Out Of Darkness (Wardour-040)
Budokan, Tokyo, Japan – December 2nd, 1978
Disc 1 (35:11): Darkness – Earth In Search Of A Sun, Star Cycle, Freeway Jam, Cat Moves, Goodbye Pork Pie Hat, Stanley Clarke solo / School Days
Disc 2 (56:45): Journey To Love, Lopsy Lu, Diamond Dust, Scatterbrain, Simon Phillips drum solo, Rock N Roll Jelly, Cause We’ve Ended As Lovers, Blue Wind, Superstition
Jeff Beck’s tour of Japan with Stanley Clarke was ten dates long and ended on December 2nd, 1978 in the Budokan. Out Of Darknkess presents the same audience tape that was utilized for Lonesome Crow (Masterport 054) on CDR and on Explosion (Masterport 216). This is a very good, slightly distant mono recording of the complete show. There are several non-destructive cuts between song of the songs but nothing major.
The set is a good mixture of Beck songs, Clarke songs and long solo spots meant to showcase all of the talent onstage. The sombre “Darkness / Earth In Search Of A Sun” is the introduction before the effective “Star Cycle” and a light, jazzy arrangement of “Freeway Jam.”
After “Freeway Jam” they get into “Cat Moves.” This tune replaced “Hot Rock” in the setlist after the November 24th show in Osaka. It was written by Jan Hammer and wouldn’t be released by Beck but on Cozy Powell’s LP Tilt in 1981 with Beck guesting.
Stanley Clarke’s bass solo occupies several minutes of the set list and is an encyclopedia of styles and rhythms. It segues into “School Days” with Beck as support by the end but the melody and improvisation all belong to Clarke. “Journey To Love” from Clarke’s 1975 solo album is the only song in the set with a vocal melody. The sci-fi lyrics of the studio recording are replaced by Beck scatting vocals, but otherwise it is an instrumental and it works much better.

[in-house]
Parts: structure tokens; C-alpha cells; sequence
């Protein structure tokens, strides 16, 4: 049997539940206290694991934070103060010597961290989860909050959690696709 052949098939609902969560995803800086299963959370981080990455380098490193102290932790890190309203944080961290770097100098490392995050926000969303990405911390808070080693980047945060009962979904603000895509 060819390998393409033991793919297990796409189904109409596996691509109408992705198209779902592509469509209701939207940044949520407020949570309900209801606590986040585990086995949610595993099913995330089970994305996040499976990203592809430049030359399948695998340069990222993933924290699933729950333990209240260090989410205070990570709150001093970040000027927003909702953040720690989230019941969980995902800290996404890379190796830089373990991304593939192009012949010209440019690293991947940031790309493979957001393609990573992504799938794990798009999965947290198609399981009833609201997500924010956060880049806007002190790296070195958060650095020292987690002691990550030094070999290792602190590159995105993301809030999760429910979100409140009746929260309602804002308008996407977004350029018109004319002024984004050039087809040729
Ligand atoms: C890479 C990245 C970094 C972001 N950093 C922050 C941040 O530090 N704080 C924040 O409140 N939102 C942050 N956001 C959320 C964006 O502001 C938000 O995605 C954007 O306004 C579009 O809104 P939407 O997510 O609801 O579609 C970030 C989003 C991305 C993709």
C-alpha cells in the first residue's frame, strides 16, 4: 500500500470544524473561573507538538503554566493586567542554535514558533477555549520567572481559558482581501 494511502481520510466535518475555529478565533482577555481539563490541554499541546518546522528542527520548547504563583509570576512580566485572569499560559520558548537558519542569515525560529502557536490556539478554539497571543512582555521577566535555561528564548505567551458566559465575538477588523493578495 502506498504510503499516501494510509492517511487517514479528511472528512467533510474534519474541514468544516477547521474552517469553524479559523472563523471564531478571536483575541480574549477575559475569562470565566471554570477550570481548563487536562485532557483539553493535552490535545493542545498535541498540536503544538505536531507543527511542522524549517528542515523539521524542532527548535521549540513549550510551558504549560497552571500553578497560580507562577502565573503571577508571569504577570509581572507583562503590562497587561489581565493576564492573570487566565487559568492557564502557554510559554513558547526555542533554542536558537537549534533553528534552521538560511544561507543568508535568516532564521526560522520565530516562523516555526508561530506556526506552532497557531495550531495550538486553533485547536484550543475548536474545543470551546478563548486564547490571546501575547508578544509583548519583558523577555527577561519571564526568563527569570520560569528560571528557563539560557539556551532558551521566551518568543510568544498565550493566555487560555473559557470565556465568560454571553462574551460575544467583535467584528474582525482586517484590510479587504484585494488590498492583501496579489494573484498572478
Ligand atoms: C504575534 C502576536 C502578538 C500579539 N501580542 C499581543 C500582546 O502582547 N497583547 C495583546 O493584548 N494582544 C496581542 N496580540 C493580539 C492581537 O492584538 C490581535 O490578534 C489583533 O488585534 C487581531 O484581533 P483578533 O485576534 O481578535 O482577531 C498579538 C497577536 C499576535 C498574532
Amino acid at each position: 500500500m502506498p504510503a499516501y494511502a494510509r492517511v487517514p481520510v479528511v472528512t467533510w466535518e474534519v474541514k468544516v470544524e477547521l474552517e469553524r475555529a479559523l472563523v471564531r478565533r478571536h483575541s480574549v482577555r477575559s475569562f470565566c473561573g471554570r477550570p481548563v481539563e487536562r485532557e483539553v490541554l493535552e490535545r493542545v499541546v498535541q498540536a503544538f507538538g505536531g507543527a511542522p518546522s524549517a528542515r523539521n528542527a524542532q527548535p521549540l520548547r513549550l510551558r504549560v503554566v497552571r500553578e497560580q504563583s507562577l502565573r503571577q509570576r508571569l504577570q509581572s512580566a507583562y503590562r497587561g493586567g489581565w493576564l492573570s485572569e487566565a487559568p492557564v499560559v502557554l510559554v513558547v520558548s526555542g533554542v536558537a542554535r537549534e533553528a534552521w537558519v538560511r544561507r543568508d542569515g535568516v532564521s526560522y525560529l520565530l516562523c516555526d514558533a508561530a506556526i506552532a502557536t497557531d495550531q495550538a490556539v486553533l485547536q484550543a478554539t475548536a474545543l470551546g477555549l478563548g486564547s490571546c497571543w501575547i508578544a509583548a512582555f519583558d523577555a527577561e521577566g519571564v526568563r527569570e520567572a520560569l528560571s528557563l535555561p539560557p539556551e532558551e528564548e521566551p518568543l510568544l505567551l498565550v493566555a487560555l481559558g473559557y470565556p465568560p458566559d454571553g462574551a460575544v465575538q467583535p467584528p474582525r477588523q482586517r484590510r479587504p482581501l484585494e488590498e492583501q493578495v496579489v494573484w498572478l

Tony Hymas has a nice solo within “Diamond Dust” which Beck acknowledges and they all take turns in “Scatterbrain.” Hymas has another solo, but it is most interesting to hear Beck and Clarke play a game of call and response. Simon Phillips’ five minute drum solo serves as a coda to the piece.
Clarke plays several Beck-like riffs on the bass guitar as a prelude to the brilliant “Rock And Roll Jelly.” The bass guitar / lead guitar continue their game of tag over the eight minutes of the piece. An epic six minute rendition of “Blue Wind” closes the show. Two minutes of audience applause are intact on the tape between that and the encore “Superstition.” Beck pulls out his voice box for the Stevie Wonder cover which wasn’t played during the Jan Hammer years.
Wardour released Out Of Darkness in August 2008 and is one of their better Jeff Beck releases. It came out during a short phase where the labels were fascinated by Beck’s collaboration with Clarke and several great titles came out. This one stands out for the enthusiasm the musicians have for the final show of the short Japan tour. Wardour use glossy paper inserts for the artwork with tour photographs and is worth having.If you liked this review, buy me a cup of joe. (Suggested: $3 a shot or $7.5 for a double)